It’s one of those mysteries of life.

You meet someone and you become friends.

In my case it was Allan Fotheringham, a Canadian journalist par excellence.

I was a young business reporter, 26 years old, at The Vancouver Sun, a recent arrival from the now defunct Winnipeg Tribune.

Fotheringham, a star columnist at The Vancouver Sun.

My beat, covering the Vancouver Stock Exchange and the mining industry, synonymous with endless scams, self-serving promoters, bent on fleecing the investing public.

And they did in droves – a great fodder for endless stories.

The VSE, the Wild West of investing, where everything was legit, fair game. propagated by a cast of characters straight out of central casting.

I started writing about the scammers and grifters.

Fotheringham noticed.

He used to come over to my little corner of the newsroom, complimenting me on my efforts.

It got to the point where we would talk and talk.
Talking led to becoming great personal friends.

I saw him as someone witty, smart, perceptive, analytical with a great wry sense of humour.

Our friendship reached point where we would see each other socially.
His nickname for me, Georgie, one that has stuck with me to this day.

And now one of the great icons in Canadian journalism has passed.

It happened last year.

He was 87, two weeks short of his 88th. birthday..

Fotheringham, a journalist, a raconteur, a man with a great wicked sense of humour, a man, merciless in poking fun at the pretensions and self importance of Canada’s great and near great.

But he was also a kind, considerate and caring man.

And while his columns were mainly known for their acerbic, often barbed, approach he would also write in poignant and memorable ways about everyday Canadians, Canadians who made a difference, Canadians who overcame all odds, Canadians who triumphed in the face of adversity.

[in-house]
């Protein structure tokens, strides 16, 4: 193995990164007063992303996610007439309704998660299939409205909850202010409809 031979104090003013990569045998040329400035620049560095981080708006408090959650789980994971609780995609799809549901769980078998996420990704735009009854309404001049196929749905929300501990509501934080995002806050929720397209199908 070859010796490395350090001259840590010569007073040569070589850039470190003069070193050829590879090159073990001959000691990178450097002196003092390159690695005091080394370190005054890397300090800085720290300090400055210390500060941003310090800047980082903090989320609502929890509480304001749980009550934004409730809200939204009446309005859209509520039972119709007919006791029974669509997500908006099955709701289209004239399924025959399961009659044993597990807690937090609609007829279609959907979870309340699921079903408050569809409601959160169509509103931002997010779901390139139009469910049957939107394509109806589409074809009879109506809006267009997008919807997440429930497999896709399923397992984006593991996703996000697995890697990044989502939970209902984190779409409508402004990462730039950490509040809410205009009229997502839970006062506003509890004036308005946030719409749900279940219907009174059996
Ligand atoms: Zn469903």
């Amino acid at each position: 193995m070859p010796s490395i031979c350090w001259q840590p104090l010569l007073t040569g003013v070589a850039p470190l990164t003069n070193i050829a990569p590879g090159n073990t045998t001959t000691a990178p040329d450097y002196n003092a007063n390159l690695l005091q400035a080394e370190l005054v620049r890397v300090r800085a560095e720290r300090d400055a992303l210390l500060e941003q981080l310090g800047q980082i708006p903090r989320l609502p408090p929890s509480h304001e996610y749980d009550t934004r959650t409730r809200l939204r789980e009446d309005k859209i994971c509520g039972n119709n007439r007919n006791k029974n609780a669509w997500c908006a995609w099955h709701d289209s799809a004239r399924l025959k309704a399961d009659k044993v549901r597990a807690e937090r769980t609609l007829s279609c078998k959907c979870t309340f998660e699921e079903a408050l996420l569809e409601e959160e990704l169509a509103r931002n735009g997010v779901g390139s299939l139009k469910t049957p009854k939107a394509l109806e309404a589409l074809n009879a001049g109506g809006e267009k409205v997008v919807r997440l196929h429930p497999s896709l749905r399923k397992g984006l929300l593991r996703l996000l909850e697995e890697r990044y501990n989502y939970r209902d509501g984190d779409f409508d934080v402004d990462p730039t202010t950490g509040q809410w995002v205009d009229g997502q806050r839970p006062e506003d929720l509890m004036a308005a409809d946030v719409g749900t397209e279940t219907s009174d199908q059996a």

Dr. Foth, as he called himself, was special, unique, smart as a whip and a connoisseur of the finer things in life.

We had great times together.

He was an endless charmer.

Whenever, he met Linda, my wife, he would say, “Ah the lovely Linda, why did you marry him of all people.”

We also just enjoyed each other’s company, talking about the world, the state of journalism, etc.

He also was my mentor.

And when I became business editor of the paper I was only 28 years old.

That appointment breaking a tradition of editors being much older and having worked at the paper much longer, before being promoted.

So when the position of business editor became open it was Dr. Foth  who suggested I apply.

I was reluctant but he pushed and so I did and lo, behold, I got the job.

Years later, I learned from Stuart Keate, the paper’s publisher it was Allan who urged him (the two relied upon each other) to make me business editor, something Keate said he did reluctantly but did so at Allan’s insistence.

I had no idea. 

But I wasn’t the only one Allan mentored.

There were others.

And whenever there was a vacancy in the business department Allan often would make suggestions as to who should be hired.

Georgie he would say, hire bright young people, forget about the old farts.

And I did.

It was Allan who suggested I write a column – I did.

And it ended up being one of the best-read columns in the paper.

His advice about the column was simple – never ever be impressed about the high and the mighty in the business world, they are just people like all of us. 

 I write all of this not because I am bragging, but rather to give you a measure of the man.

Others have written about his great journalism, his great column writing.

I, however, am recounting the man, the mentor, the friend, because I knew him so well.

Allan it was a privilege, an honour, to be your friend.